Midterms: Republicans still have a chance to get off Trump's toxicity

2022 mid-term elections has shown that abortion rights and the toxicity of Trump are major issues that Republicans have failed to address in a manner that could fetch them votes

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Rajesh Ahuja
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Donald Trump (File photo)

New Delhi: The US mid-term elections have provided another opportunity for the Republican Party to wash its hands of the “toxic” influence of former President Donald Trump but the big question is whether the party will avail the chance or let it slip away as it did after the 2020 election loss or following the January 6 Capitol attack.

So far the results have made it clear that there was no "red wave" in the US midterms as the upper house Senate remains tied at 49 seats each for the Republican Party and the Democrats. Mark Kelly has emerged victorious in the hotly contested senate seat in Arizona. 

Two more seats - Nevada and Georgia are yet to be decided. But Democrats as hopeful of clinching Nevada giving them 50 seats in the upper house. 

In the case of the upper house remaining tied as 50 seats each for both the parties, as was the case earlier, Democrats will retain control of the Senate with Vice President Kamala Harris using her tie-breaking vote to settle any legislative issue in their favour. 

Georgia is heading for a run-off in December as none of the candidates could garner a simple majority of 50 per cent required under the Georgia law.

In the lower house too, Republicans have performed lower than expectations and are projected to just barely cross the majority figure of 218. Some analysts are even doubting that as many races that are yet to be called are turning tight and could go anywhere.

The prospect of a simple majority in Congress under doubt and status-quo in the Senate has come as a rude shock for many Republicans who remained beholden to Trump in the last two years, in hope that he will help them to snatch a majority in both the houses in the mid-term.

Many Republicans are now reviewing their support for Trump and there have been many Republican quotes floating in the US media terming Trump’s agenda as “toxic”.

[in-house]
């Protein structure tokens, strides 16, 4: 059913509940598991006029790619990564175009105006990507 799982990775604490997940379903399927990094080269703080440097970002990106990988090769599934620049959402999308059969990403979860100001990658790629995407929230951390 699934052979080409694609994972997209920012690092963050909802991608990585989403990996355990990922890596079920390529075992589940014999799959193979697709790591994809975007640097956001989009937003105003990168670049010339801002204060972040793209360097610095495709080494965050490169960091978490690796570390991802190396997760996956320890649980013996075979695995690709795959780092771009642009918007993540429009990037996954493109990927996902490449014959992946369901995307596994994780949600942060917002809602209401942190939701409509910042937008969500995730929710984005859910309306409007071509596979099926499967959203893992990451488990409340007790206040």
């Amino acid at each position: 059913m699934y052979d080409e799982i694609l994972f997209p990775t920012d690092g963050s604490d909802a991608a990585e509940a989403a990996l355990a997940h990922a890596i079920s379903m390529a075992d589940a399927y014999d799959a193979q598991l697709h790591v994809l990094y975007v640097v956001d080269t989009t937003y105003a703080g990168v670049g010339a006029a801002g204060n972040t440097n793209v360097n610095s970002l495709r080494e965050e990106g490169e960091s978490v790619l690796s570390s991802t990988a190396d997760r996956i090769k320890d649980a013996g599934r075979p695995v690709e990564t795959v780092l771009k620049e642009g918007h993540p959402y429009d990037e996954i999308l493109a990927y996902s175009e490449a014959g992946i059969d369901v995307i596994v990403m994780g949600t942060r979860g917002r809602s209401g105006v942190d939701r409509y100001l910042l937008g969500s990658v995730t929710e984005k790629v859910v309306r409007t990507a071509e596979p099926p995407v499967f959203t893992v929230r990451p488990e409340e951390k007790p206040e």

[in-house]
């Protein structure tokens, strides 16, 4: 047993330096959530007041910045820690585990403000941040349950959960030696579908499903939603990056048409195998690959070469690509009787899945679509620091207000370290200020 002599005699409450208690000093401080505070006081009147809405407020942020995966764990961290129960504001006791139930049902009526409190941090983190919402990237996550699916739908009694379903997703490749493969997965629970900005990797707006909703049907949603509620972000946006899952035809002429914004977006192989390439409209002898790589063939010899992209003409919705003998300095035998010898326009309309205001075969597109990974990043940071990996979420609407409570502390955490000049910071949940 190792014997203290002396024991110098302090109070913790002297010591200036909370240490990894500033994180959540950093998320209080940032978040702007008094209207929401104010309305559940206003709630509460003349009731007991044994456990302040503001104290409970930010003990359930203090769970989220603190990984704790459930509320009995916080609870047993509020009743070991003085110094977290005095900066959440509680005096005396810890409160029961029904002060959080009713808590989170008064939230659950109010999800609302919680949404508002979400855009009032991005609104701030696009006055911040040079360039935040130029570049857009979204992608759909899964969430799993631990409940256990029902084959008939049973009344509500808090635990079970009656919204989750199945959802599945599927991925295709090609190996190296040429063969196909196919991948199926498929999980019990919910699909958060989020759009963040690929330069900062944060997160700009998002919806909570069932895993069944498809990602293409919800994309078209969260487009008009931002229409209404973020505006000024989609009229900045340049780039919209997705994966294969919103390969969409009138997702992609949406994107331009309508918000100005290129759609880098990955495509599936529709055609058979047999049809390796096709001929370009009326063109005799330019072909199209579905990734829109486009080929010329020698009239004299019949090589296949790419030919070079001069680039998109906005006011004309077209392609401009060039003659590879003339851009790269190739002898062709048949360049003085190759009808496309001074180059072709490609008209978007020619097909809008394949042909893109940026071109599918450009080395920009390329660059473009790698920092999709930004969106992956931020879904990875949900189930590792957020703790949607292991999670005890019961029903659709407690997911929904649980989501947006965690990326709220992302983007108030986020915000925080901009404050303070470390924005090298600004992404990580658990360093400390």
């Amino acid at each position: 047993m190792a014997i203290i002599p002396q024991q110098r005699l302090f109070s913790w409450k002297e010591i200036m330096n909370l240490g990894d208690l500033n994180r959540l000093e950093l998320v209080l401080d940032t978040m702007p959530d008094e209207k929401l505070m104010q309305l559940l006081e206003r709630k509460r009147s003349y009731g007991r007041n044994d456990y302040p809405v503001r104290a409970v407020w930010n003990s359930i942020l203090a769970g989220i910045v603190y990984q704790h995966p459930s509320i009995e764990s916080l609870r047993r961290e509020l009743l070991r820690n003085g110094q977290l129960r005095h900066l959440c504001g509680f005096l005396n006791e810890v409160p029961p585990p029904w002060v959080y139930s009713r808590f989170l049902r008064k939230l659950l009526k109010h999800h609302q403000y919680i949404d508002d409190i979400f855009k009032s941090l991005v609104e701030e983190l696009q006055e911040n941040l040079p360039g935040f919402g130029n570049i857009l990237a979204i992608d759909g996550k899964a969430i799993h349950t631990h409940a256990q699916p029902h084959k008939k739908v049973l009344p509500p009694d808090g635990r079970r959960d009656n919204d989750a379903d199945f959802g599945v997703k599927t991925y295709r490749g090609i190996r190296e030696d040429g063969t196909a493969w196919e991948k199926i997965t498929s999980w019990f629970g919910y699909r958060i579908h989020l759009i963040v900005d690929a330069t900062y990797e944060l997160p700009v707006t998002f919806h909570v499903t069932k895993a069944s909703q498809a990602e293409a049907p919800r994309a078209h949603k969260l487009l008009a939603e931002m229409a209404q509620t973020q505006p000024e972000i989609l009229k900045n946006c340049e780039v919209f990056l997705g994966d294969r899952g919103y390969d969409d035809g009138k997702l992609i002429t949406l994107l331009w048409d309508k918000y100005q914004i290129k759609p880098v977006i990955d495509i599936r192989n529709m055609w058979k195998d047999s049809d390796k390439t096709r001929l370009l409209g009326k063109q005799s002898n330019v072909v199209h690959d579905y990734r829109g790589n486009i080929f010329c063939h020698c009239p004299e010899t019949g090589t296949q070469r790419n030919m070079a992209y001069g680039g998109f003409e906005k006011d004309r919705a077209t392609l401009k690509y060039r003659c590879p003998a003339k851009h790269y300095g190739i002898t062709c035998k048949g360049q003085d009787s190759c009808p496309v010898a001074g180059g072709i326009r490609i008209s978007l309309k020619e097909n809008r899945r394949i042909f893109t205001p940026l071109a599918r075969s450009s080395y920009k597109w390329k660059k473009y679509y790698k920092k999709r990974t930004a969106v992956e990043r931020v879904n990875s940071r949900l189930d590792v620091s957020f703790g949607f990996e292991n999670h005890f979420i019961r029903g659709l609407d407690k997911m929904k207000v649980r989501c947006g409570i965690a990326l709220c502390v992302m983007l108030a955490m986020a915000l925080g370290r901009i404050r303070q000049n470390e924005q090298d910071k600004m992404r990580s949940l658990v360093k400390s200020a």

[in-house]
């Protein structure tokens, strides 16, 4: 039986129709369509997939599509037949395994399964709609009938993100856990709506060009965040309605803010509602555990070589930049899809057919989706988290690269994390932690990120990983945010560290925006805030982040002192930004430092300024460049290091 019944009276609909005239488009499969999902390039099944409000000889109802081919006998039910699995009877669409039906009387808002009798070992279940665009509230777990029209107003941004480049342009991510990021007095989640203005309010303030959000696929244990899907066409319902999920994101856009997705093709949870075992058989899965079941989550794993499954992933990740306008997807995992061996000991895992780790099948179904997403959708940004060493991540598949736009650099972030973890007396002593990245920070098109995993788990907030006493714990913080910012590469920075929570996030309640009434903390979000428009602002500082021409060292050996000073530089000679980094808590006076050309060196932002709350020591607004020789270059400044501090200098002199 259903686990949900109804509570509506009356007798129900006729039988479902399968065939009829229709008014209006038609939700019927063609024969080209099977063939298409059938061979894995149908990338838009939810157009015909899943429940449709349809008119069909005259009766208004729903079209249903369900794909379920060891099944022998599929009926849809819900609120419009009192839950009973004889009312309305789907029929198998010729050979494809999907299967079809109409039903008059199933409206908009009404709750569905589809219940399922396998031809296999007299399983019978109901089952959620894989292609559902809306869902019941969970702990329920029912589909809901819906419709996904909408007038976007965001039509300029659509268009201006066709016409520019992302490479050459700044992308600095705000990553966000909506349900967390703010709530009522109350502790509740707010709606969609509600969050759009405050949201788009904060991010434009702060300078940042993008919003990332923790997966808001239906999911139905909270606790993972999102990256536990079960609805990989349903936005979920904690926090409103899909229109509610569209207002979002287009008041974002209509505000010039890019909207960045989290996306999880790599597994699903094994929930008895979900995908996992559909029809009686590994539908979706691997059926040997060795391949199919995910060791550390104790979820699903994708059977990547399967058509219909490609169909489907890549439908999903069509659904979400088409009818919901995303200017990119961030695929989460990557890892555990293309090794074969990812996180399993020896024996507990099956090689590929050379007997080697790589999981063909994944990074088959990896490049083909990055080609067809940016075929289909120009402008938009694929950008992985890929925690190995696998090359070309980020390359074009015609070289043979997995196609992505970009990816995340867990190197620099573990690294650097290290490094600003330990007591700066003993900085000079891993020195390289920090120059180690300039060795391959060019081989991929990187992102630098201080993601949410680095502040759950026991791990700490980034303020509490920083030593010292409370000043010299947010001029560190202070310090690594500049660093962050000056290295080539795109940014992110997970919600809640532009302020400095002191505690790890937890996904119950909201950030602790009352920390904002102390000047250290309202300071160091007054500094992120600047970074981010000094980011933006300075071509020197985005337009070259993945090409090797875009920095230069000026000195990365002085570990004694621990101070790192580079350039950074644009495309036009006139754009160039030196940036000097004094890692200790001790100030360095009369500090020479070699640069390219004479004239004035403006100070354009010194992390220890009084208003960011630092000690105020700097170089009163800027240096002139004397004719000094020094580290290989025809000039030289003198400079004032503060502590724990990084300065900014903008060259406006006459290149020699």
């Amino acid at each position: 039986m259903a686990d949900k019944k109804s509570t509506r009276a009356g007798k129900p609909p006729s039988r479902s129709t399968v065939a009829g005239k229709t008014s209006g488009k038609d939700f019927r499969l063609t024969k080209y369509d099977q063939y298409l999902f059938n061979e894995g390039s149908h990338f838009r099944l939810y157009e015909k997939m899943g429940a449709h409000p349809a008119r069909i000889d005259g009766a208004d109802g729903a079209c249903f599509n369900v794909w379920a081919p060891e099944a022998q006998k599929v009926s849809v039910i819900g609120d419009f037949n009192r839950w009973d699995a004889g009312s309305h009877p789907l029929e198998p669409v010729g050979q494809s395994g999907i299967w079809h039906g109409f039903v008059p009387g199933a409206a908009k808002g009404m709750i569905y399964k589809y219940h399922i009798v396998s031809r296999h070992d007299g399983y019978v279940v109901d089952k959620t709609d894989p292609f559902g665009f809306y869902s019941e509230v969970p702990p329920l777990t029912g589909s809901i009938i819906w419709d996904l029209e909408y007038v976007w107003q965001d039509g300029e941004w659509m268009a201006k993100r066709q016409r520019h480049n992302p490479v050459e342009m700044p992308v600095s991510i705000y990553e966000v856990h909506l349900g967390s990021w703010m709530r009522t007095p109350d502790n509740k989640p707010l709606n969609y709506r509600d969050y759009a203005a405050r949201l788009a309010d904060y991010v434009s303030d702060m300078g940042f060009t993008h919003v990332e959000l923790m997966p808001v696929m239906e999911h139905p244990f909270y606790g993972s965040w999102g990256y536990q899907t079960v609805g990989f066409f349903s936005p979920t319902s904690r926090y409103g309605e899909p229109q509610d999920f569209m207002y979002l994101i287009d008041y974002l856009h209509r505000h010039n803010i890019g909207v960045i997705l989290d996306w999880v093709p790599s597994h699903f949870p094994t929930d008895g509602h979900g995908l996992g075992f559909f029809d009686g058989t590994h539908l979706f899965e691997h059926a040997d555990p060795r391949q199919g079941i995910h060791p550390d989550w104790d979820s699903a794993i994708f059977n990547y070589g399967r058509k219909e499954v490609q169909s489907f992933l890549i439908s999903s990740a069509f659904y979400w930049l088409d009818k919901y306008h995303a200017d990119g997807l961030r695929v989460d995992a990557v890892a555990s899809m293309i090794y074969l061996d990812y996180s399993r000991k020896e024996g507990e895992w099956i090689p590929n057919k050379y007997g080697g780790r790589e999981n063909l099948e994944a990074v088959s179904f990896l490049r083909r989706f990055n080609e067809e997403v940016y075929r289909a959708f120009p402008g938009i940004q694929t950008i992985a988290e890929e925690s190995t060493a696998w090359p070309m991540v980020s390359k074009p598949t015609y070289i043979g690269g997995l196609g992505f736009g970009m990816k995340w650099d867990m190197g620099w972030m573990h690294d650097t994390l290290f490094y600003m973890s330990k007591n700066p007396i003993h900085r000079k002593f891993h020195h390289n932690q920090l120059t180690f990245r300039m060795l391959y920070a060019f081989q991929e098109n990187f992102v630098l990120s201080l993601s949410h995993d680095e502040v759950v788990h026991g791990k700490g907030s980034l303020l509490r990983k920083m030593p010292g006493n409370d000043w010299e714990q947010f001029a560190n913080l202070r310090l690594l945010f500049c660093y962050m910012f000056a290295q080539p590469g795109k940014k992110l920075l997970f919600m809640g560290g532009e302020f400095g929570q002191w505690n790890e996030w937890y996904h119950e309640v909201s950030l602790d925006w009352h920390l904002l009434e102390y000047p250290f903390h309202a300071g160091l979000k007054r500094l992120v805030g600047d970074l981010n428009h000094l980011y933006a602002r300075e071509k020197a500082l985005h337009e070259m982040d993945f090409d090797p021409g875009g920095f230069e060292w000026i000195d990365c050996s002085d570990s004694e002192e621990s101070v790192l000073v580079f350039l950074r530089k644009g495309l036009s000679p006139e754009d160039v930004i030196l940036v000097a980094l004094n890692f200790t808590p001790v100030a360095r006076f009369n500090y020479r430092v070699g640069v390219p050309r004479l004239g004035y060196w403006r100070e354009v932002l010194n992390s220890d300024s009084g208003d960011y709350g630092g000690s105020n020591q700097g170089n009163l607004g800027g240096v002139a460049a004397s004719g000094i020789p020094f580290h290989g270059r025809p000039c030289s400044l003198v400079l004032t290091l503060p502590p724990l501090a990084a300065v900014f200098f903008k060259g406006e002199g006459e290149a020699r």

Some Party leaders are questioning the wisdom of the Republican establishment’s covert and overt endorsement of Trump’s false claim that the 2020 election was stolen from him.

Many candidates who were election deniers (those who endorsed Trump's claim that he didn’t lose the 2020 elections) and were endorsed by the former president have lost in the mid-term. 

Voices are emerging that the party should move beyond Trump and look at Florida Governor Ron Desantis as the one who would be able to dislodge Joe Biden from the White House in 2024. 

The Republican leadership - Mitch McConnell in Senate and Kevin McCarthy in the lower house - have come under attack and their first priority is to retain their respective positions following the lower-than-expected performance. 

It is also becoming increasingly clear even their open embrace of Trump is not going make certain that they get the votes of all Trump loyalists who want a total surrender from the leadership on the agenda of Trump.

Many in the party, like New Hampshire Governor Chris Sununu, have told Trump to defer the announcement of his presidential bid for 2024 as it may cost the party the run-off in Georgia. Virginia Lt Governor Winsome Earle-Sears has told Trump to step aside as candidates endorsed by the former president have performed poorly.

The Republican Party had a chance to get rid of Trump after the 2020 White House loss but rather it remained mum as Trump rather mounted an outrageous campaign to remain seated as the President by denying the election loss altogether. 

There were angry voices against Trump in the party after January 6, 2021, attack on Capitol but they soon subsided and the Republican embrace of Trump continued in hope that he is going to get them votes.

Now, despite the unpopularity of Joe Biden as president, high inflation and concerns over rising crime, the Republicans have failed to wrest control of both houses. 

It was a golden opportunity for the Republican Party to pocket both houses and make the next two years of the Biden presidency really hard in terms of executing his agenda but the 2022 mid-term elections has shown that abortion rights and the toxicity of Trump are major issues that Republicans have failed to address in a manner that could fetch them votes.

The poor performance in the mid-term is another chance for the Republican Party to re-evaluate its open embrace of Trump.

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